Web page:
Nurses and caregivers at Swedish, Providence hospitals postpone strike
Health care workers at Swedish Medical Center and Providence hospitals won't go on strike, at least for now.
Thousands of workers across the state planned to announce Friday that they would strike on January 14. Instead, after overnight talks, they announced they’re heading back to the negotiating table.
Workers with SEIU Healthcare 1199NW, a union of nurses and health care workers, will continue bargaining with Swedish-Providence management over the weekend and through Friday next week in what the union called “marathon negotiating sessions”.
Another union also postponed strike notices after similar progress in overnight talks, according to SEIU Healthcare 1199NW.
Staffing levels, patient safety and wages are among the big issues at the center of negotiations.
Nurses and caregivers say understaffing is a huge concern. There are 900 open health care worker positions at Swedish health facilities.
Swedish management say there’s a national nursing shortage and their facilities are not exempt. They say they’re committed to working with the union to help attract and maintain staff.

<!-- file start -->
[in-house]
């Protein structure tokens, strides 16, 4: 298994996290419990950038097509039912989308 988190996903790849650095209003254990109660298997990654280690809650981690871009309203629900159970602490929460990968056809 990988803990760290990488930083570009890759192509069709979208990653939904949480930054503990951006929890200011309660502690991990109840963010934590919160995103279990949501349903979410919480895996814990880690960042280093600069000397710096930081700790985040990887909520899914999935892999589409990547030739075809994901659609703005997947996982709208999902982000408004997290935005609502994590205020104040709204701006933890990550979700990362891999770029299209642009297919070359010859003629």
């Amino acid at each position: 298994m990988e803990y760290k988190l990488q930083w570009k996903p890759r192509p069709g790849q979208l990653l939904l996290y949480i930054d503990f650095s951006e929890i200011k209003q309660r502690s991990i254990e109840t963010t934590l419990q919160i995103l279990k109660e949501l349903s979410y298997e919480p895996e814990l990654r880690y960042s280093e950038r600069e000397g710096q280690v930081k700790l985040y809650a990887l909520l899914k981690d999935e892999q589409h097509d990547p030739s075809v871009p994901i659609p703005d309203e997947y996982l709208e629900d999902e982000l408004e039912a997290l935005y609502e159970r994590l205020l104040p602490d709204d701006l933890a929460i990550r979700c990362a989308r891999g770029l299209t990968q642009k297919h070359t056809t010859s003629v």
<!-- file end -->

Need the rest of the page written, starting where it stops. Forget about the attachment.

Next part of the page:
In a statement, Swedish representatives said they’re pleased both sides have agreed to intensive negotiations through next week.
Margo Bykonen, chief nursing officer for Swedish and part of management, said they're hoping they can reach an agreement with the union and avoid a strike notice.
"We're optimistic that by having more time at the table together with the federal mediators that we will come out with a positive outcome," Bykonen said.
Valarie Howard works at Swedish First Hill in Seattle. She said she’s also hopeful a deal can be reached.
Howard said some progress has been made, but she wants to see more.
"We need to see some movement with staffing, safe patient care, compensation,” she said.
Howard said a strike is still possible if a deal is not reached by January 10. Staff would have to give 10-days’ notice before striking.